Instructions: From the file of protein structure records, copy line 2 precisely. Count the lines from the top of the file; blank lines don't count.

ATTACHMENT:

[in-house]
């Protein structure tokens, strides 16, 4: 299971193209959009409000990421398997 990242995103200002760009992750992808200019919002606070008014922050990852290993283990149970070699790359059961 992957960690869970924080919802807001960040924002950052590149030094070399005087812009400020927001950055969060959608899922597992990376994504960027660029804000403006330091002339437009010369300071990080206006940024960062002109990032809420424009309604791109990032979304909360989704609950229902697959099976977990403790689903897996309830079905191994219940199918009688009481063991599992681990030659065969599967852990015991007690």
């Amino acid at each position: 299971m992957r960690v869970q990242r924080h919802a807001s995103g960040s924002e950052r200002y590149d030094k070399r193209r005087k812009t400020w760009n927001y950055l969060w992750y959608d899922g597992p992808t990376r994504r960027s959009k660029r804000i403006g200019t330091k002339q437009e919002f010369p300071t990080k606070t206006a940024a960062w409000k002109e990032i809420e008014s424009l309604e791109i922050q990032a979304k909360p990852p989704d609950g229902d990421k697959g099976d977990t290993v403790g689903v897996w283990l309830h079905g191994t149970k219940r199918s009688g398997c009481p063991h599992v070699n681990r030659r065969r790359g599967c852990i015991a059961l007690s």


């Protein structure tokens, strides 16, 4: 299971193209959009409000990421398997 990242995103200002760009992750992808200019919002606070008014922050990852290993283990149970070699790359059961 992957960690869970924080919802807001960040924002950052590149030094070399005087812009400020927001950055969060959608899922597992990376994504960027660029804000403006330091002339437009010369300071990080206006940024960062002109990032809420424009309604791109990032979304909360989704609950229902697959099976977990403790689903897996309830079905191994219940199918009688009481063991599992681990030659065969599967852990015991007690």